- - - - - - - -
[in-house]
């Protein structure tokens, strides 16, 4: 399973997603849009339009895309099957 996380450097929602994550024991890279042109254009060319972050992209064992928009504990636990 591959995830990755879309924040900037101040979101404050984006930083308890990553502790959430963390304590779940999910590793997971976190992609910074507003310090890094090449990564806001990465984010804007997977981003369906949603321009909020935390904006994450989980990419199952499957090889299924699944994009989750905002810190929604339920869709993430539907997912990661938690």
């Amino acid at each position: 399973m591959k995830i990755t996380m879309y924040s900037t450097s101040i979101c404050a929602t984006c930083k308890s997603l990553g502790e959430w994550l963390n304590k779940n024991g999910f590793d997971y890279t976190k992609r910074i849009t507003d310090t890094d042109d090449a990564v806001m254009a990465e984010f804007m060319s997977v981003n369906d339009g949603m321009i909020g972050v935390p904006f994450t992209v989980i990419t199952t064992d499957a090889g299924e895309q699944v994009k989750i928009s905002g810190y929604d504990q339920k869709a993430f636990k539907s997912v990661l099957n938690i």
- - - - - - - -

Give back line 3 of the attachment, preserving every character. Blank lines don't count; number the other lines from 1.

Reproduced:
């Amino acid at each position: 399973m591959k995830i990755t996380m879309y924040s900037t450097s101040i979101c404050a929602t984006c930083k308890s997603l990553g502790e959430w994550l963390n304590k779940n024991g999910f590793d997971y890279t976190k992609r910074i849009t507003d310090t890094d042109d090449a990564v806001m254009a990465e984010f804007m060319s997977v981003n369906d339009g949603m321009i909020g972050v935390p904006f994450t992209v989980i990419t199952t064992d499957a090889g299924e895309q699944v994009k989750i928009s905002g810190y929604d504990q339920k869709a993430f636990k539907s997912v990661l099957n938690i």